A note from the non-sentimental, swear-I’m-not-being-sarcastic-this-time author :
THANK YOU, EVERYONE ONE OF YOU. Your comments – before the race, on the live updates, and now after – mean SO much to me. The world would be a better place if everyone was as awesome as all of you. Maybe we can all chip in for a private island and live happy ever after together? I’ll bring the Snickers and the beer…
Today’s workout consists of an all-day arms strength session. That would be me heave-ho’ing my body into and out of my desk chair, since my legs can do nothing but produce lactic acid and yell at me for the time being.
I say “Shut up, legs – remember what we did yesterday? IT WAS AWESOME. Let’s go get some froyo.“
In the meantime, a final wrap up on my 5 Weeks to Marathon Plan…
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Now, I don’t want to tell you that Hal Higdon, Runner’s World, and the entire science of Physiology is a total crock of shit, but ummm… well yeah, that’s kind of what I’m going to tell you.
I should first
brag mention that I’m a pretty naturally athletic person.
Second, it should be noted that I did not go from “zero” to “marathon” in 5 weeks. Almost, but not quite.
December 5th I ran the Rock n Roll Vegas Half. I took the next two months “off” – spent a lot of time on the elliptical, light weight lifting, and getting into yoga. Ran a few times a week, usually 3 or 4 miles at a time, focusing on getting my “fast legs” back. (read : mile repeats, tempo runs, want-to-puke workouts)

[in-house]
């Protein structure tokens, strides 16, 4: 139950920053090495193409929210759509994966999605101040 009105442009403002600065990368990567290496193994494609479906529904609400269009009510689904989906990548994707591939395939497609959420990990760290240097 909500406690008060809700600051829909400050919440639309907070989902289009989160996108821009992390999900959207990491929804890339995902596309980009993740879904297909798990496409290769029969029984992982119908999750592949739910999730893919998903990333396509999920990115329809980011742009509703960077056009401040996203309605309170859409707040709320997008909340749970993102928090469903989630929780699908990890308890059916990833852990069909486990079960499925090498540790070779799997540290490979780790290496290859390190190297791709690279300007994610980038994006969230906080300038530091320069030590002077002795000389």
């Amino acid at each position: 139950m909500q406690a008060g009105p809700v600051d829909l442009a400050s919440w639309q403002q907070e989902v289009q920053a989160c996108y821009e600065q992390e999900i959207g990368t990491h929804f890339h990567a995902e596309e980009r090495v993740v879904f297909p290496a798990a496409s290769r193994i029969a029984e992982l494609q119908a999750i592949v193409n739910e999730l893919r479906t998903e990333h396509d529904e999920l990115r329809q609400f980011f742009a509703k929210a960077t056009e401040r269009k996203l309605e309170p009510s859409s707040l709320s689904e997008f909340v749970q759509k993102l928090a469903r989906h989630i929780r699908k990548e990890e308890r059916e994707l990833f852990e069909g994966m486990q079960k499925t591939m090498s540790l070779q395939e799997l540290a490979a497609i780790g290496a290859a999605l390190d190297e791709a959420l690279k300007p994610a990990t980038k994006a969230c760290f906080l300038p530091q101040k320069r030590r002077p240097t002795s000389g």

The next day I found out I won Lea‘s giveaway for a free entry to the LA Marathon (courtesy of Salon Pas, one of the race sponsors). And so, the 5 Weeks to Marathon challenge was born.
I knew a shortened training schedule would be in my favor for one simple reason – I’m injury prone. Marathon Attempts #1 & #2 were both sucker-punched by sudden injuries during Week 14 of my 16 week plan (Runner’s World Break 4 or Bust) Summary of said injuries is on this post.
With a decent cardio base but lacking in the endurance department, I made sure every run MATTERED. There were no “junk runs” built into my plan. I also made sure to keep low-impact cross-training and yoga a priority.
There were a few skipped or shortened weekday runs. I’m human. I’m moody. I don’t love running more than I do sleeping, beer, or sitting on my couch eating trail mix. It happens. Rules were made for breaking, right?
But MORE THAN ANYTHING, I made sure to get those Long Runs in every week. I knew I could sprint and stretch and bike to my heart’s VO2 Max content, but if my body wasn’t used to being upright and moving for a long period of time, I’d never survive the marathon.
Despite quite a few hurdles – including a very boozey business trip and my first time snowboarding – I hit those long runs with more determination than anything. They were hard. Going from 4 miles to 15 miles in two weeks is NOT EASY. I almost threw myself into the bay on a number of occasions, but the miles got logged.